Which Malaria prevention medication should I take? This is a common question we get asked a lot.

If you have been advised to take malaria prevention medication for your next trip it’s possible you have been given the option of doxycycline or atovaquone- proguanil (more commonly known as the brand names Malarone or Promozio). Here are the main differences you need to consider:

Malarone is great for short term exposure, you take it 1-2 days before you are at risk (not always at the start of your trip) and then one per day whilst at risk plus for 7 days afterwards. It is well tolerated and side effects are uncommon but may include nausea and headaches. There is a paediatric tablet suitable for children. It is however usually quite a bit more expensive than Doxycycline, which you need to consider if going on longer trips to a malaria area.

Doxycycline (known by many brand names) is also taken 1-2 days before risk, one per day whilst at risk but then for 4 weeks afterwards. Side effects can include increased sun sensitivity (more prone to sunburn) and some gastric symptoms, which can be avoided by taking with food at breakfast time and specifically not just before lying down. In women it can increase likelihood of yeast infection. Doxycycline is not suitable for children under 8 years of age. Relatively cheap to purchase, it can also prevent other infections that you may be at increased risk of, depending on your itinerary and for this reason alone is sometimes recommended over Malarone.

It is important to remember however, that no malaria medication is 100% effective and should be used with mosquito avoidance measures to significantly decrease your overall risk.

If you are planning to travel to a Malaria risk country, seek tailored travel health advice from our travel doctors in Fremantle. 

Book an appointment easily online.

Yellow Fever Outbreak in Brazil Continues

An ongoing Yellow Fever outbreak in Brazil (since July 2017) has resulted in  545 confirmed yellow fever cases and 164 deaths. Recently this has also resulted in Yellow Fever cases being reported in the Netherlands, Argentina and France, all in unvaccinated travellers returning from Brazil to their country of origin.

This provides a great segue into one of the many issues surrounding Yellow Fever, the reasons to vaccinate against it and why you need to have an appointment with a Yellow Fever approved provider to discuss your itinerary.  The Aedes aegypti mosquito, responsible for the transmission of Yellow Fever, is not found in France and the Netherlands. For these particular travellers there was a risk of disease (very real and potentially fatal) but no requirement by either France or the Netherland governments for them to provide proof of vaccination on re-entry. Simply because there is no risk of them passing it on to anyone else.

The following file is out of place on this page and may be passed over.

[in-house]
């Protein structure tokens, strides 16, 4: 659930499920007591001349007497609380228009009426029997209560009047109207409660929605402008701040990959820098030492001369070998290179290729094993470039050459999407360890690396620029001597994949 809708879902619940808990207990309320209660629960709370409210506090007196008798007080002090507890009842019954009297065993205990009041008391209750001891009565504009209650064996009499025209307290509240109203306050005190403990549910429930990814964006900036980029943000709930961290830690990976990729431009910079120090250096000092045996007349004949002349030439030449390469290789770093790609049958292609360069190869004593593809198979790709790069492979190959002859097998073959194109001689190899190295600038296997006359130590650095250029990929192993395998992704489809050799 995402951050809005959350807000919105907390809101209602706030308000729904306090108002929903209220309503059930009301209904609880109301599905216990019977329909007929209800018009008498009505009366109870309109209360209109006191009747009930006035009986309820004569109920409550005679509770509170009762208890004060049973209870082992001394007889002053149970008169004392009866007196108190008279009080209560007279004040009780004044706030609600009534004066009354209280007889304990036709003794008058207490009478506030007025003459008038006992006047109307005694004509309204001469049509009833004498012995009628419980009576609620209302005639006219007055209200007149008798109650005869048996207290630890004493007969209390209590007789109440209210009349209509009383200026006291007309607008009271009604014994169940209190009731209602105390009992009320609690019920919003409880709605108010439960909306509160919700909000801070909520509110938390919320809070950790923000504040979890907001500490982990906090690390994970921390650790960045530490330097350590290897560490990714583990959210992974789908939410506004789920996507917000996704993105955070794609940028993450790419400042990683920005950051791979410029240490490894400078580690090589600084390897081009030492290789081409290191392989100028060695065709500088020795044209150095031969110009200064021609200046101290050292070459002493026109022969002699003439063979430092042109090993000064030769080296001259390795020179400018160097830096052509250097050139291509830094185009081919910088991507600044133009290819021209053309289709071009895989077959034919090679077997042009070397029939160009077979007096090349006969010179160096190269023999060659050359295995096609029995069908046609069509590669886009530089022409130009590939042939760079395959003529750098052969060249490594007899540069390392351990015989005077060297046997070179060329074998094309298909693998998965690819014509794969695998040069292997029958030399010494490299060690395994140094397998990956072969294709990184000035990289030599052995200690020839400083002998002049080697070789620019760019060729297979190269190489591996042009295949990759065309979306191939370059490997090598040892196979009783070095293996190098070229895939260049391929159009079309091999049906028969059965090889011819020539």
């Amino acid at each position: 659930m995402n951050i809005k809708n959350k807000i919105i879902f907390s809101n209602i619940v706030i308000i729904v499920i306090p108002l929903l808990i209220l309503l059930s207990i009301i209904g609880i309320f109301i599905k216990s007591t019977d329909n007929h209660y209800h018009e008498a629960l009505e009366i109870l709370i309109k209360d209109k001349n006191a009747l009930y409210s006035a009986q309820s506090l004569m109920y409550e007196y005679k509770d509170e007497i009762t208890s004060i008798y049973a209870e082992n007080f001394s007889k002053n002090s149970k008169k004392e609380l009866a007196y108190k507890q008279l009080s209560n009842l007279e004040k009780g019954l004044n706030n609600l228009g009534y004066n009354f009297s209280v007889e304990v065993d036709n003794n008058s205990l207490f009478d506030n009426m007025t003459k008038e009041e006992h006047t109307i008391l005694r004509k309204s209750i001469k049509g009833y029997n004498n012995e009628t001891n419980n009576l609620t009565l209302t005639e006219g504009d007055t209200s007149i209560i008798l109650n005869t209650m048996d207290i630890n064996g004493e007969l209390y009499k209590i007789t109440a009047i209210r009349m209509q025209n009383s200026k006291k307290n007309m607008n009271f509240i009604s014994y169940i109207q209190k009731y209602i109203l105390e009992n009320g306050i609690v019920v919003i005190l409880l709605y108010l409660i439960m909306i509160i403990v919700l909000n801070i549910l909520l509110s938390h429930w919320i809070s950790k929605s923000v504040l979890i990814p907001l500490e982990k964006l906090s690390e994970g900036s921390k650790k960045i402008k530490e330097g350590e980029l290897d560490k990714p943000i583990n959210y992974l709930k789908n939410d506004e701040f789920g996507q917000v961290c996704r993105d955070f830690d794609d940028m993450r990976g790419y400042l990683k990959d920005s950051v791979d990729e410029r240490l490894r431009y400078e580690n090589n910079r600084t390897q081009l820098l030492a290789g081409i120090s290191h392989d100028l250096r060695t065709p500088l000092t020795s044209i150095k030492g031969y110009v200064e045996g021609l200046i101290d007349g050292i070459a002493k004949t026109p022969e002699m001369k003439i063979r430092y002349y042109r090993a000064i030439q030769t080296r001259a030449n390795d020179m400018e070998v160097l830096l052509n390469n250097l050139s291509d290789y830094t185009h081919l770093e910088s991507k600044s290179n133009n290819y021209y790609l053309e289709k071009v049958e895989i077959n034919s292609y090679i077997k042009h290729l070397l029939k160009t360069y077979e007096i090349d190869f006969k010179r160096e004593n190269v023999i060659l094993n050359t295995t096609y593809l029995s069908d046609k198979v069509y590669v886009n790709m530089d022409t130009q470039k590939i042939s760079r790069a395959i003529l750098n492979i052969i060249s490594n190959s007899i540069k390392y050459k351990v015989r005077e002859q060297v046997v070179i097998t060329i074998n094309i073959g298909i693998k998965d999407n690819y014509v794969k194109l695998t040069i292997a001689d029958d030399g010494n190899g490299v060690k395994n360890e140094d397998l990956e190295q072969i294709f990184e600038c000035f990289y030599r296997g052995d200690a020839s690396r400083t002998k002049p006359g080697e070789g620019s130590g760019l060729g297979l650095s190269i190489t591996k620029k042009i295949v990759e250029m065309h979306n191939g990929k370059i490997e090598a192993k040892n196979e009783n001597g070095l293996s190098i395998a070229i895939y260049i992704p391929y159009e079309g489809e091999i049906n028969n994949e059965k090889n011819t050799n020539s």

In countries where Aedes aegypti is active the risk is that a traveller returning with Yellow Fever is bitten by an aedes mosquito who then goes on to bite subsequent people who become infected, who may then also be bitten….. And so an outbreak occurs. As a general rule these countries have a Yellow Fever vaccination requirement to prevent the introduction of the disease – and yes  Australia has the aedes mosquito too, which is why we are required to show proof of vaccination if returning from a designated country of risk.


Merry Xmas from the Staff

The staff at Travel Health Plus are looking forward to the holiday period. Many of us are heading overseas to visit family and friends or to enjoy a much anticipated holiday. We would like to wish everyone a very safe and fun filled Xmas and  New Year. We look forward to seeing you in the clinic or somewhere in the world in 2018.

Whooping Cough in New Zealand / Diphtheria in the Americas

We often forget why  our routine childhood immunisation schedule came into being, but be assured it was in response to significant numbers of cases being reported – having a huge burden of disease on not only those individuals affected but also the health system as a whole. Some of those diseases whilst occurring rarely  have not disappeared entirely, but do remain vaccine preventable and highlight the need to keep your immunisations up to date.

In recent weeks in New Zealand for example significant numbers of cases of Whooping Cough (pertussis) have been reported; more than 260 cases over a 4 week period from mid October. Often it is adults who lack immunity, not having had a booster since childhood.

Similarly a number of countries in South and Central America are reporting increased numbers of diphtheria, Venezuela in particular intensifying its national vaccination program. Rare but highly contagious and potentially life-threatening, diphtheria was once the most common infectious cause of death in Australia.

All adults are recommended to check their vaccination status for baseline vaccines, particularly prior to travelling to developing countries where vaccination rates may be significantly lower than at home, resulting in greater risk. A triple antigen vaccine, providing immunity against diphtheria, tetanus and whooping cough is readily available.